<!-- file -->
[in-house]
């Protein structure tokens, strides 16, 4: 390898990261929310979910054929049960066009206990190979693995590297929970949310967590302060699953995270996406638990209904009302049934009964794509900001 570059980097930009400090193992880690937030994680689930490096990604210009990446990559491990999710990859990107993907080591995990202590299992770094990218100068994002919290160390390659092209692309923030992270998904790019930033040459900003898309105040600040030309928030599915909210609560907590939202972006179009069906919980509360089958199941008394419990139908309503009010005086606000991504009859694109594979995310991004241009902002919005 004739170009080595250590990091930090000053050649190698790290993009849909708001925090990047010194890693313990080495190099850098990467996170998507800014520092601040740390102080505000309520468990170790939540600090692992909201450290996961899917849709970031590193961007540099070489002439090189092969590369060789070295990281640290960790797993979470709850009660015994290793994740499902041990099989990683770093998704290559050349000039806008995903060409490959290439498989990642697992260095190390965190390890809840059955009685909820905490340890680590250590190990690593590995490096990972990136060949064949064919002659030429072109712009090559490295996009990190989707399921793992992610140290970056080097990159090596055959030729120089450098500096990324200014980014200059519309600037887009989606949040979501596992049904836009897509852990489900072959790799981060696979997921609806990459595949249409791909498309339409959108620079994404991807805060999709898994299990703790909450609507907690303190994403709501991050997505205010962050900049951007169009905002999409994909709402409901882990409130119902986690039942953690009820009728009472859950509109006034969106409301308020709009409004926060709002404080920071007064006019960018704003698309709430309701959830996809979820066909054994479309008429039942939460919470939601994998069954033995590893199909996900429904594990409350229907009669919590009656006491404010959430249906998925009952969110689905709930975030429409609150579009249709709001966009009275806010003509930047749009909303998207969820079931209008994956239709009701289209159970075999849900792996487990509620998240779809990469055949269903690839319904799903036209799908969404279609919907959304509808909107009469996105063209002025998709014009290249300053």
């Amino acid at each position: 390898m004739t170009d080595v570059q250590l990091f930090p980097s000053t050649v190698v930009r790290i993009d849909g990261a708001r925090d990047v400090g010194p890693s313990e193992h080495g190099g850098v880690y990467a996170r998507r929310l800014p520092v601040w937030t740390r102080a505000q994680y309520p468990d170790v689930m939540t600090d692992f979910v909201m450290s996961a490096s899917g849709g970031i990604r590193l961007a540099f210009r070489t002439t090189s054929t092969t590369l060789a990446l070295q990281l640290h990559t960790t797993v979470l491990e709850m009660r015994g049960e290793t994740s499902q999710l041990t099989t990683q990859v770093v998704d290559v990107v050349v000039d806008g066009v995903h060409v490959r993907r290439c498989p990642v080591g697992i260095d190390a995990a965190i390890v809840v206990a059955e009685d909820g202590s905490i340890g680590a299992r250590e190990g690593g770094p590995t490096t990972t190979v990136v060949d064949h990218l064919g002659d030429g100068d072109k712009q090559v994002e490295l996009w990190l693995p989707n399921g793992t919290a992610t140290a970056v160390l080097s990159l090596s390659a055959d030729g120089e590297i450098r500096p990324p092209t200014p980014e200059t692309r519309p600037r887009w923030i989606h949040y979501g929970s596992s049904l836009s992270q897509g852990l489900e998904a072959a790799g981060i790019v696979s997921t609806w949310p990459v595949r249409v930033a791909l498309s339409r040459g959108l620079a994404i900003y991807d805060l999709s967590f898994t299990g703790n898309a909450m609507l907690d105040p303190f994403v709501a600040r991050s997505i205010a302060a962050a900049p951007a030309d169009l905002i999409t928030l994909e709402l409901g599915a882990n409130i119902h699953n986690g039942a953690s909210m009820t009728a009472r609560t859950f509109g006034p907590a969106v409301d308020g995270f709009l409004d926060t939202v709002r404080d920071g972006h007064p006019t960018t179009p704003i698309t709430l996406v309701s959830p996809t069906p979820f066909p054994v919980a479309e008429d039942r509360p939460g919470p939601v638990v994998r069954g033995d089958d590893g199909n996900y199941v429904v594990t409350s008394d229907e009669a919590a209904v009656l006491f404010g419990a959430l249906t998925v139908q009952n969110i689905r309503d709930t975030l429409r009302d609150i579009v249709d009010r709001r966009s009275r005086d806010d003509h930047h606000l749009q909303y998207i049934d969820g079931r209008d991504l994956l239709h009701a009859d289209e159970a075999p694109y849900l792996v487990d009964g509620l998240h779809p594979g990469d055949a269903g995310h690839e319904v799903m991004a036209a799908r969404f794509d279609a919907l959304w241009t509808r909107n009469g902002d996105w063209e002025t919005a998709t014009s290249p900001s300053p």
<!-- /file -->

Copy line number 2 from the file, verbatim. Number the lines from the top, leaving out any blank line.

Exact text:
């Protein structure tokens, strides 16, 4: 390898990261929310979910054929049960066009206990190979693995590297929970949310967590302060699953995270996406638990209904009302049934009964794509900001 570059980097930009400090193992880690937030994680689930490096990604210009990446990559491990999710990859990107993907080591995990202590299992770094990218100068994002919290160390390659092209692309923030992270998904790019930033040459900003898309105040600040030309928030599915909210609560907590939202972006179009069906919980509360089958199941008394419990139908309503009010005086606000991504009859694109594979995310991004241009902002919005 004739170009080595250590990091930090000053050649190698790290993009849909708001925090990047010194890693313990080495190099850098990467996170998507800014520092601040740390102080505000309520468990170790939540600090692992909201450290996961899917849709970031590193961007540099070489002439090189092969590369060789070295990281640290960790797993979470709850009660015994290793994740499902041990099989990683770093998704290559050349000039806008995903060409490959290439498989990642697992260095190390965190390890809840059955009685909820905490340890680590250590190990690593590995490096990972990136060949064949064919002659030429072109712009090559490295996009990190989707399921793992992610140290970056080097990159090596055959030729120089450098500096990324200014980014200059519309600037887009989606949040979501596992049904836009897509852990489900072959790799981060696979997921609806990459595949249409791909498309339409959108620079994404991807805060999709898994299990703790909450609507907690303190994403709501991050997505205010962050900049951007169009905002999409994909709402409901882990409130119902986690039942953690009820009728009472859950509109006034969106409301308020709009409004926060709002404080920071007064006019960018704003698309709430309701959830996809979820066909054994479309008429039942939460919470939601994998069954033995590893199909996900429904594990409350229907009669919590009656006491404010959430249906998925009952969110689905709930975030429409609150579009249709709001966009009275806010003509930047749009909303998207969820079931209008994956239709009701289209159970075999849900792996487990509620998240779809990469055949269903690839319904799903036209799908969404279609919907959304509808909107009469996105063209002025998709014009290249300053």